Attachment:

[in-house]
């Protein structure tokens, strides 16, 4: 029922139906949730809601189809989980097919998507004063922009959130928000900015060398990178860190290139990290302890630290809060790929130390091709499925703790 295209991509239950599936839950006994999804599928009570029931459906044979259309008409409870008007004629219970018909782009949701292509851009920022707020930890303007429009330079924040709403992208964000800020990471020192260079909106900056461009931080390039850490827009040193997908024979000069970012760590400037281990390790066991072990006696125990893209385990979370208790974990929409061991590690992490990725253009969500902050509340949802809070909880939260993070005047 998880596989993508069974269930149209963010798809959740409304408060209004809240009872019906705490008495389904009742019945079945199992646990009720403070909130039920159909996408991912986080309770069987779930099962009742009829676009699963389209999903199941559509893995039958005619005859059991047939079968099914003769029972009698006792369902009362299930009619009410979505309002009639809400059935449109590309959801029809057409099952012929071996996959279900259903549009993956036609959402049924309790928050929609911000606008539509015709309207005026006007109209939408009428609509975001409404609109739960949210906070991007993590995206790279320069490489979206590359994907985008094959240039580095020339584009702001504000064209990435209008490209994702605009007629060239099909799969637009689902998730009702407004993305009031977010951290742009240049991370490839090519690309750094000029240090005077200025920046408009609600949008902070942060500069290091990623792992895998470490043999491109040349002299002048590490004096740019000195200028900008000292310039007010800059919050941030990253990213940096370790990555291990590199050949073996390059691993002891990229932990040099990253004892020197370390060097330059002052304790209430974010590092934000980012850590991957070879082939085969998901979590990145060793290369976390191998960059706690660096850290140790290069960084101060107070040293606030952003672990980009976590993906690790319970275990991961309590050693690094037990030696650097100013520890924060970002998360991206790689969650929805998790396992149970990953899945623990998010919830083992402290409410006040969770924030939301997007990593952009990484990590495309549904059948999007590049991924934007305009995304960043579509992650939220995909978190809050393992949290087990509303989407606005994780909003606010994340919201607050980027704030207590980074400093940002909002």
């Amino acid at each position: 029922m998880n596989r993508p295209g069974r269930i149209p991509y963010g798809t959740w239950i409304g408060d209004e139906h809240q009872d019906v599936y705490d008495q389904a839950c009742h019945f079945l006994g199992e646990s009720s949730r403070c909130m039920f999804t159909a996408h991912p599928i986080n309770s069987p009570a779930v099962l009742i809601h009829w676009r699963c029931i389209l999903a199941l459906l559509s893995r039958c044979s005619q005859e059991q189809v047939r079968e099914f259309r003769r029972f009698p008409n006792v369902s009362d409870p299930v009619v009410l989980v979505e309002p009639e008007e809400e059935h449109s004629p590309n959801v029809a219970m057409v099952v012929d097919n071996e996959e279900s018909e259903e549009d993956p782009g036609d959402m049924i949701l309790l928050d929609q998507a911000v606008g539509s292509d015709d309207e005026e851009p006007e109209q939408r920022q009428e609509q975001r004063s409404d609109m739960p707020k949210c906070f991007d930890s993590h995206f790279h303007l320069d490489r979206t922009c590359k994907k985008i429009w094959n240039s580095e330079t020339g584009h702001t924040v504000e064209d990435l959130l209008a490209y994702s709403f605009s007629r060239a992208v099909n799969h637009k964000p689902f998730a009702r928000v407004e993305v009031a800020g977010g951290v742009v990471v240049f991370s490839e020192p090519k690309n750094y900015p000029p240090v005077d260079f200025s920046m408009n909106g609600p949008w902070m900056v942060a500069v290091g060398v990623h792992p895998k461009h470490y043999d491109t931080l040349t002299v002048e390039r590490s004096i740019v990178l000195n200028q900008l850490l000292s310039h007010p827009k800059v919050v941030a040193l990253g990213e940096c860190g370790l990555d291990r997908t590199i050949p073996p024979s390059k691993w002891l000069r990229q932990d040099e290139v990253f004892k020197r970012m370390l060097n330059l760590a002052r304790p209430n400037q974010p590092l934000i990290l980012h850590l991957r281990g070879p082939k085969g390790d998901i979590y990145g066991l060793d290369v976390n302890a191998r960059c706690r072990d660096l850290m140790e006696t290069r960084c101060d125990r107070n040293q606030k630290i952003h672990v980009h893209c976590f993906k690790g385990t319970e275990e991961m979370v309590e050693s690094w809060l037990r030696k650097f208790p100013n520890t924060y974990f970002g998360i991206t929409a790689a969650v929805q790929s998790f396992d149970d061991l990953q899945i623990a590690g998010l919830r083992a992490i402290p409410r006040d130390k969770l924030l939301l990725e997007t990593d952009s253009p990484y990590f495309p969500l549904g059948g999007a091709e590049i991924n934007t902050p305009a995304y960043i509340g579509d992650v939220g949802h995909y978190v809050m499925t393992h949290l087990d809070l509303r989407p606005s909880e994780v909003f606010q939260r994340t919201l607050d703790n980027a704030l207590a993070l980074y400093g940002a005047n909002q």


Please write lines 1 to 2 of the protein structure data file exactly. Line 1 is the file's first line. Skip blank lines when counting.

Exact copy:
[in-house]
């Protein structure tokens, strides 16, 4: 029922139906949730809601189809989980097919998507004063922009959130928000900015060398990178860190290139990290302890630290809060790929130390091709499925703790 295209991509239950599936839950006994999804599928009570029931459906044979259309008409409870008007004629219970018909782009949701292509851009920022707020930890303007429009330079924040709403992208964000800020990471020192260079909106900056461009931080390039850490827009040193997908024979000069970012760590400037281990390790066991072990006696125990893209385990979370208790974990929409061991590690992490990725253009969500902050509340949802809070909880939260993070005047 998880596989993508069974269930149209963010798809959740409304408060209004809240009872019906705490008495389904009742019945079945199992646990009720403070909130039920159909996408991912986080309770069987779930099962009742009829676009699963389209999903199941559509893995039958005619005859059991047939079968099914003769029972009698006792369902009362299930009619009410979505309002009639809400059935449109590309959801029809057409099952012929071996996959279900259903549009993956036609959402049924309790928050929609911000606008539509015709309207005026006007109209939408009428609509975001409404609109739960949210906070991007993590995206790279320069490489979206590359994907985008094959240039580095020339584009702001504000064209990435209008490209994702605009007629060239099909799969637009689902998730009702407004993305009031977010951290742009240049991370490839090519690309750094000029240090005077200025920046408009609600949008902070942060500069290091990623792992895998470490043999491109040349002299002048590490004096740019000195200028900008000292310039007010800059919050941030990253990213940096370790990555291990590199050949073996390059691993002891990229932990040099990253004892020197370390060097330059002052304790209430974010590092934000980012850590991957070879082939085969998901979590990145060793290369976390191998960059706690660096850290140790290069960084101060107070040293606030952003672990980009976590993906690790319970275990991961309590050693690094037990030696650097100013520890924060970002998360991206790689969650929805998790396992149970990953899945623990998010919830083992402290409410006040969770924030939301997007990593952009990484990590495309549904059948999007590049991924934007305009995304960043579509992650939220995909978190809050393992949290087990509303989407606005994780909003606010994340919201607050980027704030207590980074400093940002909002």